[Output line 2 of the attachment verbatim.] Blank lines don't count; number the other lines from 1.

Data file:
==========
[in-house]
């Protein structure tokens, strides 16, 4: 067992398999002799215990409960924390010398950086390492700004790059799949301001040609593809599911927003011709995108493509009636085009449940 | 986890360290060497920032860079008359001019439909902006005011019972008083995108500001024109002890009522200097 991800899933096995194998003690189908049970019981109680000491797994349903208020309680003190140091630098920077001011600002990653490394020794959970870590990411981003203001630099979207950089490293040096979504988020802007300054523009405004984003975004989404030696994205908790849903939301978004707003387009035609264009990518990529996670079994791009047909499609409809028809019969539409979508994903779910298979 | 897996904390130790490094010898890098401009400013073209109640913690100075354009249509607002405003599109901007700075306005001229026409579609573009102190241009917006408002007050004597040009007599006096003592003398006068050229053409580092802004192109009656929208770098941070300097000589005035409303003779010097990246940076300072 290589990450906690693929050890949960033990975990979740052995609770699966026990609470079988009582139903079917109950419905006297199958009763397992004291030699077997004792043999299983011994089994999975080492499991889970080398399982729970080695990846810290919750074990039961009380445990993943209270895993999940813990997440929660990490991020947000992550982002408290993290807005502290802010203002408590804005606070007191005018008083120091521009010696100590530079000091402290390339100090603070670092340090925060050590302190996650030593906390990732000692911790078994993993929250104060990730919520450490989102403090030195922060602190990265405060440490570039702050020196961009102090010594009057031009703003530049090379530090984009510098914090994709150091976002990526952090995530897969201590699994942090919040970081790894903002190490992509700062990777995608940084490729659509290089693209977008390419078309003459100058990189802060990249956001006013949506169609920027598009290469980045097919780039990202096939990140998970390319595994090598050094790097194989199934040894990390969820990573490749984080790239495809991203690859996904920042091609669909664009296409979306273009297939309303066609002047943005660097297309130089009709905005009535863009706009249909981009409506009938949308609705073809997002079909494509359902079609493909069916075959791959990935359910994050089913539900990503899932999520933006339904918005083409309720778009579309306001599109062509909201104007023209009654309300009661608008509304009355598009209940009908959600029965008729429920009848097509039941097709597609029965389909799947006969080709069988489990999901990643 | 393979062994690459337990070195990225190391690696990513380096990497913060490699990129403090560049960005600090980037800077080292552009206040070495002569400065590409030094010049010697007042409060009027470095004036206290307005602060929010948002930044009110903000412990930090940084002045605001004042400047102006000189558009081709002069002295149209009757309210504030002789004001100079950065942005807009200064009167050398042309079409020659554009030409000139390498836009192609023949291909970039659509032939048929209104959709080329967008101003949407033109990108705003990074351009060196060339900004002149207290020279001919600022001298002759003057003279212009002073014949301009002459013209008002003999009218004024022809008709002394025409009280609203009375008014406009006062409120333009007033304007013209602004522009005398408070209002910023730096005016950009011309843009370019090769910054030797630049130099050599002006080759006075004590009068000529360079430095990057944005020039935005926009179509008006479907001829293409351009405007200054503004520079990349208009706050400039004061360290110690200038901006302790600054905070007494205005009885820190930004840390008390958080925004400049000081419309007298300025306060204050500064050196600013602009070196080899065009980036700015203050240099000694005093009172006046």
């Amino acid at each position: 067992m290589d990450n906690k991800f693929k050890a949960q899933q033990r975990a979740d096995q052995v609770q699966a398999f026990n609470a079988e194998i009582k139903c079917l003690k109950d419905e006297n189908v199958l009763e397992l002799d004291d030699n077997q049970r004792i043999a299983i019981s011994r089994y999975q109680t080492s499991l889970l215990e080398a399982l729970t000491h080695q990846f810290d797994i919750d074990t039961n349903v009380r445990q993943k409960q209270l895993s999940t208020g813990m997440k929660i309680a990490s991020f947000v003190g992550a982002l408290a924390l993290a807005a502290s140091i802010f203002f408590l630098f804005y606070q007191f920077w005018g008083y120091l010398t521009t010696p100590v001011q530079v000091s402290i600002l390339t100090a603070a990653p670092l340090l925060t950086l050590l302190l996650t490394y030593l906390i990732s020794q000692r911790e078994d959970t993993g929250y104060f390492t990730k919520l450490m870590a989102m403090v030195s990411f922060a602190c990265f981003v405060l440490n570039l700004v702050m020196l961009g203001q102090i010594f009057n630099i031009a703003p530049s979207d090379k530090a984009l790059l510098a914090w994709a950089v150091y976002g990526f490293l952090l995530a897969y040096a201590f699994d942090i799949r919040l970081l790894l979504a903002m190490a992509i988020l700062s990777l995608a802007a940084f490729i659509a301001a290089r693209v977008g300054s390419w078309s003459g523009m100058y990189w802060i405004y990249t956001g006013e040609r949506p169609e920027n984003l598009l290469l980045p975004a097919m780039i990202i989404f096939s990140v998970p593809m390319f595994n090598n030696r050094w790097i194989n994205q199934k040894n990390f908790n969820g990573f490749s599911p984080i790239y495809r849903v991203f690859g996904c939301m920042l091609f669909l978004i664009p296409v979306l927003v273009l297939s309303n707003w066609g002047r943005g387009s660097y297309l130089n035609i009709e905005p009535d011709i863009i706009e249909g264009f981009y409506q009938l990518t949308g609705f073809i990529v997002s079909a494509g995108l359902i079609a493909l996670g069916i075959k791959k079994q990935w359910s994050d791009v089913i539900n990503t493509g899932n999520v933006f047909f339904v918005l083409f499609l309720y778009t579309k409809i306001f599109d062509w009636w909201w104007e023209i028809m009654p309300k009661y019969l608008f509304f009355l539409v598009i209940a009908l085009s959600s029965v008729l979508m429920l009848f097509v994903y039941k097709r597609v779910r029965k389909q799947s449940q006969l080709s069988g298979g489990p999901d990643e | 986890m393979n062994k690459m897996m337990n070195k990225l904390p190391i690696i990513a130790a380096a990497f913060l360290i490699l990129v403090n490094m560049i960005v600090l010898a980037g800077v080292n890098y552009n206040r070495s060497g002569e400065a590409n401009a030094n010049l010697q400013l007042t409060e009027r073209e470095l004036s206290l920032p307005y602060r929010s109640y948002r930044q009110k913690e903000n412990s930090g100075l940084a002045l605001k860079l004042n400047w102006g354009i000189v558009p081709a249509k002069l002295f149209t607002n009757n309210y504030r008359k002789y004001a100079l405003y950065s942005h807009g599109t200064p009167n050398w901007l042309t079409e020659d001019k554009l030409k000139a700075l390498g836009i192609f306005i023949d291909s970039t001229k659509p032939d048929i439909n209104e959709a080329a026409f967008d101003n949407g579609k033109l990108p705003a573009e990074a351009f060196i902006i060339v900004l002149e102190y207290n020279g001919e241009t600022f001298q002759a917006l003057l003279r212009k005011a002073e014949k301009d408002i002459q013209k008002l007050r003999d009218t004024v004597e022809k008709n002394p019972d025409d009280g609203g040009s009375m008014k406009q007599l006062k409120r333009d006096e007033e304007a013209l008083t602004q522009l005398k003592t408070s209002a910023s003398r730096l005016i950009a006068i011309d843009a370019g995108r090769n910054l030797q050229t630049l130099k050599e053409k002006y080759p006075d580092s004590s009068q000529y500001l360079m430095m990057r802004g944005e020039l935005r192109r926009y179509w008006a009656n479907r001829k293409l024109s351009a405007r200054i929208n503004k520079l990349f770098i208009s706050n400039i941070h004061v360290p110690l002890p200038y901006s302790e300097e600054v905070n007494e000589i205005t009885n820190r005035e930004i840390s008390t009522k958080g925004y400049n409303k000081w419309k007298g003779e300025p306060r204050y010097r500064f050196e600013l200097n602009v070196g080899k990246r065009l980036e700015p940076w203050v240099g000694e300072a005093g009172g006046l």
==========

């Protein structure tokens, strides 16, 4: 067992398999002799215990409960924390010398950086390492700004790059799949301001040609593809599911927003011709995108493509009636085009449940 | 986890360290060497920032860079008359001019439909902006005011019972008083995108500001024109002890009522200097 991800899933096995194998003690189908049970019981109680000491797994349903208020309680003190140091630098920077001011600002990653490394020794959970870590990411981003203001630099979207950089490293040096979504988020802007300054523009405004984003975004989404030696994205908790849903939301978004707003387009035609264009990518990529996670079994791009047909499609409809028809019969539409979508994903779910298979 | 897996904390130790490094010898890098401009400013073209109640913690100075354009249509607002405003599109901007700075306005001229026409579609573009102190241009917006408002007050004597040009007599006096003592003398006068050229053409580092802004192109009656929208770098941070300097000589005035409303003779010097990246940076300072 290589990450906690693929050890949960033990975990979740052995609770699966026990609470079988009582139903079917109950419905006297199958009763397992004291030699077997004792043999299983011994089994999975080492499991889970080398399982729970080695990846810290919750074990039961009380445990993943209270895993999940813990997440929660990490991020947000992550982002408290993290807005502290802010203002408590804005606070007191005018008083120091521009010696100590530079000091402290390339100090603070670092340090925060050590302190996650030593906390990732000692911790078994993993929250104060990730919520450490989102403090030195922060602190990265405060440490570039702050020196961009102090010594009057031009703003530049090379530090984009510098914090994709150091976002990526952090995530897969201590699994942090919040970081790894903002190490992509700062990777995608940084490729659509290089693209977008390419078309003459100058990189802060990249956001006013949506169609920027598009290469980045097919780039990202096939990140998970390319595994090598050094790097194989199934040894990390969820990573490749984080790239495809991203690859996904920042091609669909664009296409979306273009297939309303066609002047943005660097297309130089009709905005009535863009706009249909981009409506009938949308609705073809997002079909494509359902079609493909069916075959791959990935359910994050089913539900990503899932999520933006339904918005083409309720778009579309306001599109062509909201104007023209009654309300009661608008509304009355598009209940009908959600029965008729429920009848097509039941097709597609029965389909799947006969080709069988489990999901990643 | 393979062994690459337990070195990225190391690696990513380096990497913060490699990129403090560049960005600090980037800077080292552009206040070495002569400065590409030094010049010697007042409060009027470095004036206290307005602060929010948002930044009110903000412990930090940084002045605001004042400047102006000189558009081709002069002295149209009757309210504030002789004001100079950065942005807009200064009167050398042309079409020659554009030409000139390498836009192609023949291909970039659509032939048929209104959709080329967008101003949407033109990108705003990074351009060196060339900004002149207290020279001919600022001298002759003057003279212009002073014949301009002459013209008002003999009218004024022809008709002394025409009280609203009375008014406009006062409120333009007033304007013209602004522009005398408070209002910023730096005016950009011309843009370019090769910054030797630049130099050599002006080759006075004590009068000529360079430095990057944005020039935005926009179509008006479907001829293409351009405007200054503004520079990349208009706050400039004061360290110690200038901006302790600054905070007494205005009885820190930004840390008390958080925004400049000081419309007298300025306060204050500064050196600013602009070196080899065009980036700015203050240099000694005093009172006046």